Creatine Monohydrate

Creatine: Myths and Misconceptions

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Creatine is a fantastic supplement; in fact, it’s one of the most widely recognized supplements for improving athletes' performance, with users experiencing an average strength increase of 8% (1). However, there are many myths and misconceptions surrounding creatine, and we’re going to quickly debunk them now!

Myth No #1: 

Creatine is bad for the kidneys.

This is not true. Originally, it was proposed that creatine supplementation might pose a risk to kidney function; however, extensive research has repeatedly debunked this claim (3) (4) (5). Numerous scientific studies have investigated the potential renal effects of creatine, and time and again, the results have dispelled any concerns about adverse impacts on kidney health. In fact, creatine has far more scientific evidence proving its safety than many other fitness supplements on the market.

Myth No #2:

Creatine makes you retain large volumes of water.

While creatine is an osmolyte that does accept and bind to water, proper supplementation results in a total body water gain of only 2-3 lbs. This is primarily due to water binding within the muscle cell, leading to a more hydrated muscle, which is a beneficial effect of creatine. Reports of significant water gain are often due to misinformation regarding the necessity of a 'loading phase,' which, in reality, is not required for creatine supplementation and leads to large volumes of water retention. (6)

Myth No #3:

Creatine needs a loading phase.

This is untrue. Taking 5g of creatine per day yields the same creatine retention after one month, without the potential for upsetting the stomach or causing excess water gain. (7) (8)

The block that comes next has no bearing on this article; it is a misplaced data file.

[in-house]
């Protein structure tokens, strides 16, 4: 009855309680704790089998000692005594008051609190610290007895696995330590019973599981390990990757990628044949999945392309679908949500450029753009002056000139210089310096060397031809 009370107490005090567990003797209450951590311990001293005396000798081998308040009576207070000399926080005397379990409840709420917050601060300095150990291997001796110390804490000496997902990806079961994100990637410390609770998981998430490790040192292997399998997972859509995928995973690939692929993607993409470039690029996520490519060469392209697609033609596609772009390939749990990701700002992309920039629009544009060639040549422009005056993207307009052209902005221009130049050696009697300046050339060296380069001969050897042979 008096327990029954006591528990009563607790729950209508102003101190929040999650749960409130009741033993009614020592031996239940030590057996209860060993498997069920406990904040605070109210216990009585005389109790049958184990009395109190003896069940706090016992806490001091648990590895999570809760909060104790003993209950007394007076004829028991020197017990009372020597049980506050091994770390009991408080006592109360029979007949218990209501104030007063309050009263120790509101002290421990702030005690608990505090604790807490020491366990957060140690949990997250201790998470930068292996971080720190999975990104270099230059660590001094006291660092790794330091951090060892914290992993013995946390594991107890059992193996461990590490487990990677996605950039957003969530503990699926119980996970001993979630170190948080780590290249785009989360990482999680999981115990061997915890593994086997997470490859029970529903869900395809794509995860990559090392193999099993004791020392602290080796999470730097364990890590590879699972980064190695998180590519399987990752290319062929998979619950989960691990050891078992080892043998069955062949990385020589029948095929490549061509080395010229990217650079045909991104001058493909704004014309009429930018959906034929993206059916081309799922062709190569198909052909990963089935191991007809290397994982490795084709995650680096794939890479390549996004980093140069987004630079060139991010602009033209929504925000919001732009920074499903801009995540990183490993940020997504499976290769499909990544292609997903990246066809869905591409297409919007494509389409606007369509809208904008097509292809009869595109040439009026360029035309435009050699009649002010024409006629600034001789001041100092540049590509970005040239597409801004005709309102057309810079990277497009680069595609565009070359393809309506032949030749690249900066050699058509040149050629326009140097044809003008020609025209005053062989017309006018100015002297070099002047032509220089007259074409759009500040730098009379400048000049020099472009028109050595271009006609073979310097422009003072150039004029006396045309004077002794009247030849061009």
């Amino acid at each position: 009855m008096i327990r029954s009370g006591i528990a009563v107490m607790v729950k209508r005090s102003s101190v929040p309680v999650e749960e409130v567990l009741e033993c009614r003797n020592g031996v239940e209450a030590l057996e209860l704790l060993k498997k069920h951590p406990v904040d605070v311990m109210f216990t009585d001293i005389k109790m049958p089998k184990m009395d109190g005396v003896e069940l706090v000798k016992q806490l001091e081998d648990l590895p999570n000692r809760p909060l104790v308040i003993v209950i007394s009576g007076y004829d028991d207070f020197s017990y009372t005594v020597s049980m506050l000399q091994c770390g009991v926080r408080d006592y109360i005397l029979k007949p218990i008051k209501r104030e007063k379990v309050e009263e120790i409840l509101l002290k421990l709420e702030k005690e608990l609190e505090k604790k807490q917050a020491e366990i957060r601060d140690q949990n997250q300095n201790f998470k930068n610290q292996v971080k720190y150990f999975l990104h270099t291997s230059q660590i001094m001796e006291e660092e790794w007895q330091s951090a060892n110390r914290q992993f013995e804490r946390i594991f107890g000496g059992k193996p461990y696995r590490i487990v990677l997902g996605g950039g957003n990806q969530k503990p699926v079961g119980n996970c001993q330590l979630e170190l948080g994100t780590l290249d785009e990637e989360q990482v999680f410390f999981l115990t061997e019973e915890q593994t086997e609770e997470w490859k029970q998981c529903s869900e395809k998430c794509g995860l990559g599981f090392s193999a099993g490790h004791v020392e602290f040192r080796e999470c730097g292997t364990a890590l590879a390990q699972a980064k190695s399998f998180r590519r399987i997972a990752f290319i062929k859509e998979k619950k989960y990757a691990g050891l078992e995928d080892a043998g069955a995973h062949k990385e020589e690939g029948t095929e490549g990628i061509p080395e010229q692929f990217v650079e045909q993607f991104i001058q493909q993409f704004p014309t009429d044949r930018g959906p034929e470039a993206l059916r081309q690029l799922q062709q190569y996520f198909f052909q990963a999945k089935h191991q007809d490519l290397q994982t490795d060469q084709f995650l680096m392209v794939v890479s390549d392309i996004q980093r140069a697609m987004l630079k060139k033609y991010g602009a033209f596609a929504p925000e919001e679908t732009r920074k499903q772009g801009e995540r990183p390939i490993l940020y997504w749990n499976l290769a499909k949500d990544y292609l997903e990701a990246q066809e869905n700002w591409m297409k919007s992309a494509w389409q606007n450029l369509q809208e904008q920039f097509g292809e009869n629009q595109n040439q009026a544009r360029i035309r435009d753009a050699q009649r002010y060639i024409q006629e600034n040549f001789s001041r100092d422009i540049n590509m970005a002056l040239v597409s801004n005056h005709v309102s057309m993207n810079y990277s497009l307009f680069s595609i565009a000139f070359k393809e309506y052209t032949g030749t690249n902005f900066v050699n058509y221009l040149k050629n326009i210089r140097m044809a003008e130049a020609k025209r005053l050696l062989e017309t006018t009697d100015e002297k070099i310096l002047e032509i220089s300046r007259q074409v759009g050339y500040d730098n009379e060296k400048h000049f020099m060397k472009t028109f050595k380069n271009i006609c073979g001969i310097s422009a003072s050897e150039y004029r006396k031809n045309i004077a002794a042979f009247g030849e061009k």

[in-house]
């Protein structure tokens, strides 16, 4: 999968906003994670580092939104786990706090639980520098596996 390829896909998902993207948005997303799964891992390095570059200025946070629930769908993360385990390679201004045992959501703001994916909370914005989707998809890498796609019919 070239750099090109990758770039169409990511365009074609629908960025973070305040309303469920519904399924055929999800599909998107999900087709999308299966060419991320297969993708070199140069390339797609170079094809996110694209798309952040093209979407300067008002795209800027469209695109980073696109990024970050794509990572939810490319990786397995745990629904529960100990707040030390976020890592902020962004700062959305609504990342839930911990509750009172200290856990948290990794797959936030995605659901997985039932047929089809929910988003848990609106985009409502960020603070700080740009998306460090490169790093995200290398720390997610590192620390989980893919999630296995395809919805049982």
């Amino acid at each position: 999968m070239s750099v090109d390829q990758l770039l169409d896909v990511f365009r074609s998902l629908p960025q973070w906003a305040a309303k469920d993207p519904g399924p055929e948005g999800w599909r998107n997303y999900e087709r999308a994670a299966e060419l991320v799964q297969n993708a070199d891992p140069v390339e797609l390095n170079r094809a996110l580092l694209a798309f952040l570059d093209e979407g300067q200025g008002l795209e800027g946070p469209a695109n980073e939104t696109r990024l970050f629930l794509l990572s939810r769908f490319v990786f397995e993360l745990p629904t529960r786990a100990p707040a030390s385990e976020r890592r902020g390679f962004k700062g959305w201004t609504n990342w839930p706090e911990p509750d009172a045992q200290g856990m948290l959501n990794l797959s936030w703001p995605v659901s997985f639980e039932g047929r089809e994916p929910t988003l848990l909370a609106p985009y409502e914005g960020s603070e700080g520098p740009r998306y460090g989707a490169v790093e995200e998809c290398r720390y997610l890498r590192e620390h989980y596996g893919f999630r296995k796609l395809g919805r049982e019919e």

Myth No #4:

More expensive, alternate forms of creatine are best.

This is untrue. Creatine Monohydrate is widely recognized as the most effective form of creatine for strength gain, and it has the best safety record, scientific backing, and affordability. Other forms of creatine, including Creatine Ethyl Ester (CEE), Creatine Hydrochloride (HCL), Buffered Creatine, Micronized Creatine, and Creatine Nitrate, are generally promoted as marketing ploys aimed at charging more without providing significant advantages.

Myth No #5:

Creatine is just for bodybuilders.

Creatine is extremely beneficial for anyone aiming to increase strength and power, including athletes from various disciplines. Strength and power are key fitness elements of a multitude of sports. So, rather than only being beneficial for strength athletes, individuals involved in sports such as rowing, cycling, swimming, and running may also experience performance improvements with creatine supplementation. Furthermore, recent research indicates that creatine offers a range of cognitive benefits beyond its physical performance advantages.Furthermore, recent research indicates that creatine offers a range of cognitive benefits beyond its physical performance advantages. While studying the effects of creatine on cognition is a relatively new field of investigation, there is promising data showing that creatine supplementation can increase the brain's stored creatine levels. Much like in the muscle cell, this increased availability of creatine assists with energy production, and within the brain, this may result in improved cognition, particularly in short-term and working memory function. (9) (10)

Myth No #6:

Creatine causes hair loss

It has been proposed that creatine increases testosterone levels, and because increased testosterone can cause hair loss, it has been believed that creatine promotes hair loss. However, this has repeatedly been shown to be untrue. Numerous studies have found that creatine supplementation has no significant effect on testosterone levels and, therefore, no effect on hair loss. (11)

If you are interested in learning more about if creatine is right for you, read our blog here

About the Author:

Joe Clark Thrive Protein

Joe is a certified personal trainer, strength and conditioning coach, and nutrition coach. While studying sport and exercise science, Joe's main focus has been on human physiology and performance. Joe has helped numerous clients achieve their health and fitness goals by applying research into practice to support their physical and overall well-being.

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